After a short walk southeast from bustling Osaka Station, just past the Herbis Plaza shopping and restaurant complex, Dr. Shunichi Takahashi arrives at the 33-story Breeze Tower that houses Bayer Yakuhin headquarters. He’s head of Bayer’s Open Innovation Center Japan (ICJ), and on this early June morning, on the cusp of the rainy season, he’ll take my call from New York to talk about the center, and the state of drug research and development in Japan.
Bayer has operated in Japan for over 100 years, establishing Bayer Yakuhin (Japanese for ‘medicine’) in 1973, and the ICJ exactly one year ago. The first mission of the ICJ is to nurture and draw out some of the vast and cutting-edge drug research done at Japanese universities. Takahashi, though, won’t be emulating Bayer’s established incubators, the CoLaborators in San Francisco and Berlin. Unlike those areas, there just aren’t many bio-related start-ups in Japan.
“ICJ is not the same concept as our incubators,” says Takahashi. “While we are aligned with our Global External Innovation & Alliances Group, which steers science and innovation hubs in places like Beijing and Singapore, the activity itself should be fit to each region, its requirements, and the researchers there. It’s not necessary to follow similar approaches.”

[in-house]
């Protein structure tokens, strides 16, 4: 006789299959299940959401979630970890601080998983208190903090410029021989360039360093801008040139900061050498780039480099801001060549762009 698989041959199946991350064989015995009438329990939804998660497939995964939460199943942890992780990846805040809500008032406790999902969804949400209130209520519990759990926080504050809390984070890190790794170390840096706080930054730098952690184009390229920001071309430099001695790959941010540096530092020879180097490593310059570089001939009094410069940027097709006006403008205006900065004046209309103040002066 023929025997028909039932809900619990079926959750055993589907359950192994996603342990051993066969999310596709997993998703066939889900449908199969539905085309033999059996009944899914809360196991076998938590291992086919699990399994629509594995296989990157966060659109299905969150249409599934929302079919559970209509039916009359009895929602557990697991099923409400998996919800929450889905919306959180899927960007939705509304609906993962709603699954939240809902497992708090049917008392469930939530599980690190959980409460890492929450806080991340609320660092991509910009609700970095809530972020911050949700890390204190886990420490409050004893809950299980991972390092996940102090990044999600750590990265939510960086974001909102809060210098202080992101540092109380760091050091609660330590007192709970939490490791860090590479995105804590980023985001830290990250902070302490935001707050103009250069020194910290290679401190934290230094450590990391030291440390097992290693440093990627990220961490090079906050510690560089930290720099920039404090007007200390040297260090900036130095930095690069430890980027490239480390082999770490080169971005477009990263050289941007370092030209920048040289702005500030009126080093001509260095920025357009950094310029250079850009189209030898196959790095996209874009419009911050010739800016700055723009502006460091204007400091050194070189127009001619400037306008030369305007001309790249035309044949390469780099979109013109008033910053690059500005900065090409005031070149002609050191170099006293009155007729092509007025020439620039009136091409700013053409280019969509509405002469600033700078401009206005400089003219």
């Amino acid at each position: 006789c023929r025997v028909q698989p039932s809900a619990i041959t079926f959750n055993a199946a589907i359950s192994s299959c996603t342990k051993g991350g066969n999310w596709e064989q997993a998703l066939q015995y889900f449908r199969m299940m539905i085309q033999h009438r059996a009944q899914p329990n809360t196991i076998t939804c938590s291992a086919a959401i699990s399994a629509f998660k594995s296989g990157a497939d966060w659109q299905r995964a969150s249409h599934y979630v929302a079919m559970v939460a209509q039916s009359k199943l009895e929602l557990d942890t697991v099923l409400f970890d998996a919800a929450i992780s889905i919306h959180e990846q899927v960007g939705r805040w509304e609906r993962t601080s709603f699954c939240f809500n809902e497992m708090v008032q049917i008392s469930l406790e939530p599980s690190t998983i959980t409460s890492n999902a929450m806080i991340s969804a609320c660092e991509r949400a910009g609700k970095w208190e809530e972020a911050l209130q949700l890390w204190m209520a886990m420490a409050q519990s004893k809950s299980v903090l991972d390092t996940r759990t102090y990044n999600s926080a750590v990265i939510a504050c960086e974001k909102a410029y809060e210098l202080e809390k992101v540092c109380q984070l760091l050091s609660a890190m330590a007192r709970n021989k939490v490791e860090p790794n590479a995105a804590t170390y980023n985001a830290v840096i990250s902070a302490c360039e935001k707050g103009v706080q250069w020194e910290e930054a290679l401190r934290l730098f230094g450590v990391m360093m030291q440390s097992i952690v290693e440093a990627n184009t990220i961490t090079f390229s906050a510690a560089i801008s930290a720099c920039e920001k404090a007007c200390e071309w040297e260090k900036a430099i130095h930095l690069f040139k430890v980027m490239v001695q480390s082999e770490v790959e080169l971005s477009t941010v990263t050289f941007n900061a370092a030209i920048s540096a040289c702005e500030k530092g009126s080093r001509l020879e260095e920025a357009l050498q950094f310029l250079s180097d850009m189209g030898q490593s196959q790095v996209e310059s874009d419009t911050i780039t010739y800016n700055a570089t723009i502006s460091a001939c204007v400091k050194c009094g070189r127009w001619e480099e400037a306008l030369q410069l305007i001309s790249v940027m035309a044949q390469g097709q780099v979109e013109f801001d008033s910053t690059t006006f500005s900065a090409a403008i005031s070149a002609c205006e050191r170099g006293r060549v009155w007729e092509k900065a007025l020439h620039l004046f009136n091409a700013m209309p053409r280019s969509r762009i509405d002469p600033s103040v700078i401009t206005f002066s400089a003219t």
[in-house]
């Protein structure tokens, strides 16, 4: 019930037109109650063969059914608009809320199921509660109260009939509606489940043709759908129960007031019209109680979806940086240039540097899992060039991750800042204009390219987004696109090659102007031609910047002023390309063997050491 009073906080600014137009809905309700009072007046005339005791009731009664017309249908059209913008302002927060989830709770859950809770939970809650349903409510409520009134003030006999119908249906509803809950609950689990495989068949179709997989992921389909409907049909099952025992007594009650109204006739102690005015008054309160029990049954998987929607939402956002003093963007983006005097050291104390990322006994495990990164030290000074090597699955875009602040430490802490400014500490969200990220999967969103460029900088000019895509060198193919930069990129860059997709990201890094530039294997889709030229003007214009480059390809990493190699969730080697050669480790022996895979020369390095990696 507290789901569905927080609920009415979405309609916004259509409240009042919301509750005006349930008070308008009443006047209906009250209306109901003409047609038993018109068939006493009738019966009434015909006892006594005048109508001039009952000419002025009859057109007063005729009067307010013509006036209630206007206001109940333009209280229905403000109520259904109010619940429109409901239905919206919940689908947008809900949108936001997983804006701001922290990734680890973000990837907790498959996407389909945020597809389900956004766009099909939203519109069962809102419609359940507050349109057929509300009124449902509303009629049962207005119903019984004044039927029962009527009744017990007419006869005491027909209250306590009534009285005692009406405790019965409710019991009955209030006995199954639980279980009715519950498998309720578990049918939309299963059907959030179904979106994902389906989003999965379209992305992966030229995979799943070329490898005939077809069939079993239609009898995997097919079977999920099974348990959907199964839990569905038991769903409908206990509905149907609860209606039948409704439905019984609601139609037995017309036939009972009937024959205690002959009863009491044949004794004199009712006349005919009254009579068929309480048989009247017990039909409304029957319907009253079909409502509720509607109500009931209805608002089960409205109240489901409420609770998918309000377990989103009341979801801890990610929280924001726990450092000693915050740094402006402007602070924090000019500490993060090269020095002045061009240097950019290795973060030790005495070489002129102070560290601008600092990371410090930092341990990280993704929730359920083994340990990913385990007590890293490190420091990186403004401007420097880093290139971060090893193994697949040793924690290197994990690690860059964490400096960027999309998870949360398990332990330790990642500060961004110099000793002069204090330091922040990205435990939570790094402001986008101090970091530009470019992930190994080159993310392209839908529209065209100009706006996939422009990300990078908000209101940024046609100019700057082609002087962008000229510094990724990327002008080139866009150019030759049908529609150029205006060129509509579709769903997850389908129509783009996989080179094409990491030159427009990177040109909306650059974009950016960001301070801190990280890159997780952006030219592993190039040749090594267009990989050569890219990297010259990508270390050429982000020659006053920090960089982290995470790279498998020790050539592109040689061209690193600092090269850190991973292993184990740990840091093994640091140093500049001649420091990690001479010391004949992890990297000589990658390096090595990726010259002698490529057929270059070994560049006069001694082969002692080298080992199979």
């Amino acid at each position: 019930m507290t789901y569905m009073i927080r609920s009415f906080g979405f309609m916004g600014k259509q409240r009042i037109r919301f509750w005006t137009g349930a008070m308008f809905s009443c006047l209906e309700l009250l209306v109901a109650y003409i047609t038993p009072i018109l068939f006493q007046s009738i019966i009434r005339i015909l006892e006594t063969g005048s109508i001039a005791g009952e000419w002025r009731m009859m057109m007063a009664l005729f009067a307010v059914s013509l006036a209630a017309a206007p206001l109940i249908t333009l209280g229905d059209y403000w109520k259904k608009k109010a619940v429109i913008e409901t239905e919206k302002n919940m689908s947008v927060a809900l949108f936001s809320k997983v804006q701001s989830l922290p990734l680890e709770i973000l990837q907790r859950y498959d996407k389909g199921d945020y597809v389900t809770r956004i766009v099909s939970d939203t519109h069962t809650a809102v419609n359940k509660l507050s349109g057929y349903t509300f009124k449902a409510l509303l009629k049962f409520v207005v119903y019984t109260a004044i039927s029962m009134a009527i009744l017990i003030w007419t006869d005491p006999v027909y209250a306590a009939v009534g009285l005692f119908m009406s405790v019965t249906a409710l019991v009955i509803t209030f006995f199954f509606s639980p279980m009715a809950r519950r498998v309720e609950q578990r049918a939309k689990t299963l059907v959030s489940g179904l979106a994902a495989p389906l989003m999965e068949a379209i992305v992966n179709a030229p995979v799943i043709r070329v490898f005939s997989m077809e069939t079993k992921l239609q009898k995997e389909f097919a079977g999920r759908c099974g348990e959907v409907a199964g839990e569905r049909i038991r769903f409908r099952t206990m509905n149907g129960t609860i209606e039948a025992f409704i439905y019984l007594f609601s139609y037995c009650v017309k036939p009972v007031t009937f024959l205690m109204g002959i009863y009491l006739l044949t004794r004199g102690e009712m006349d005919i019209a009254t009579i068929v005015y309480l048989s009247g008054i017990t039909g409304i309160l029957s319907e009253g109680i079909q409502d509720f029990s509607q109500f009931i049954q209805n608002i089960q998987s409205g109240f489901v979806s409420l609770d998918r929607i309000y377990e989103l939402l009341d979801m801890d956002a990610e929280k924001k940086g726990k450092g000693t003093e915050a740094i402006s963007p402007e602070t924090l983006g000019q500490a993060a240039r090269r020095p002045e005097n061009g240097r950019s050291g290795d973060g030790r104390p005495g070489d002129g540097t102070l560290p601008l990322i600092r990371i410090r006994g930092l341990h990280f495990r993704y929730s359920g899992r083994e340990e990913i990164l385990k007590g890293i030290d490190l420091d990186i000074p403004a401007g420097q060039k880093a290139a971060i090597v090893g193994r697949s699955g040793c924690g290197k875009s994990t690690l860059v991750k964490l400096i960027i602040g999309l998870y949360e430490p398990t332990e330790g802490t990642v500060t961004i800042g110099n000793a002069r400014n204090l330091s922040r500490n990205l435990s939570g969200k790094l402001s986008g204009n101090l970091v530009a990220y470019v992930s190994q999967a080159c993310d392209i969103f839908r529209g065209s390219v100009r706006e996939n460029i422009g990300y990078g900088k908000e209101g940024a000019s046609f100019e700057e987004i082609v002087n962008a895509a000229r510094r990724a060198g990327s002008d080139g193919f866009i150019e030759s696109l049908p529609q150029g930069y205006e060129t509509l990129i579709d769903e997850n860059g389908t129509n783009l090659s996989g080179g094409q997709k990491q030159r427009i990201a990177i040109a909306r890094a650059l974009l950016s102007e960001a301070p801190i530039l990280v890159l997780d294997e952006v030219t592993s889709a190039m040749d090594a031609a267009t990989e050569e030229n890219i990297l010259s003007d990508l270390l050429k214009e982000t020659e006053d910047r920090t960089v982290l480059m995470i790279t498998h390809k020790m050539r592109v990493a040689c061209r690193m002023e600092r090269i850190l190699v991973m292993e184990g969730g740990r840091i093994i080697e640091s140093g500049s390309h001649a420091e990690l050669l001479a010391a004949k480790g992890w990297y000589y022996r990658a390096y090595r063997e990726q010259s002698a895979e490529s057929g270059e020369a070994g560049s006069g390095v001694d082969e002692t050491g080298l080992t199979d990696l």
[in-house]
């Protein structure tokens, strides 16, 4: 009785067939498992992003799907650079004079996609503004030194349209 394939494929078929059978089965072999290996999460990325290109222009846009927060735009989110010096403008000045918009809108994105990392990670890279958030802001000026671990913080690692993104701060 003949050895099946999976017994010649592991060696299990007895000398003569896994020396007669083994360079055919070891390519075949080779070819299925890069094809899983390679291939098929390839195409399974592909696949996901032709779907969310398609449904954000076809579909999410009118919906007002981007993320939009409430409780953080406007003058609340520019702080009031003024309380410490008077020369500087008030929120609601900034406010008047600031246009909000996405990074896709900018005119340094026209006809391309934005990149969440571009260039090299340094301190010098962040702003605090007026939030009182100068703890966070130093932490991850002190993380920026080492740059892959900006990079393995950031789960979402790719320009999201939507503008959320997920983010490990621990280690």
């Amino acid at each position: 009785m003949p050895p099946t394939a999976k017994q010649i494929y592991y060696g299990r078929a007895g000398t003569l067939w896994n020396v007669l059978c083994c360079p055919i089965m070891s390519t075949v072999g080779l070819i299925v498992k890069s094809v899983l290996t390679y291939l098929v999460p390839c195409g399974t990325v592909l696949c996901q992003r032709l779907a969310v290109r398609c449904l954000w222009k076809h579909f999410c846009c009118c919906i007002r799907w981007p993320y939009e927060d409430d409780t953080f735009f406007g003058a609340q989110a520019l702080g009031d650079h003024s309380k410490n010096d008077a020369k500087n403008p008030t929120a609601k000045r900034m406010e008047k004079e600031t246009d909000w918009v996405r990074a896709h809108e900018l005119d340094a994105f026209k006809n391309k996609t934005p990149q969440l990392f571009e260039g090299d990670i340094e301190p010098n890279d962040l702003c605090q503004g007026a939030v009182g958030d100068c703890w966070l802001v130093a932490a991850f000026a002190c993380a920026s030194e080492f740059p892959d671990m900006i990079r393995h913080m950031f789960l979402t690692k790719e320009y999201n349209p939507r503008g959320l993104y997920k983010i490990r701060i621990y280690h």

First: Why Few Biotechs In Japan?
Why isn’t there a biotech industry in Japan for the ICJ to work with?
As someone with experience in the country, I know that “Japanese culture” does not somehow inhibit the industry: Japanese start-ups and entrepreneurs in various industries – including Osaka’s own Konosuke Matsushita, who became Japan’s “god of management” – are legendary. Is it a lack of government funding? Funding has indeed come in fits-and-starts as Japan’s governments have come and gone. Or maybe it is that university researchers prefer to stay put; this may be the cultural trait at which we can point a finger. For whatever reason, the entrepreneur bug hasn’t hit Japanese academia, despite impressive research conducted at universities throughout the country.
Because of this, Japan Pharma has tried to reach directly into the academic institutions for collaborations. At times it has worked. A recent example is Ono Pharmaceuticals’ OPDIVO (Nivolumab), the world’s first immune-therapy drug targeting the PD-1 [programmed death-1] pathway. As described in this article, the antibody for that drug originated in the labs at Kyoto University.
And Kyoto University leads us back to Bayer, and my interview from Osaka with Mr. Takahashi.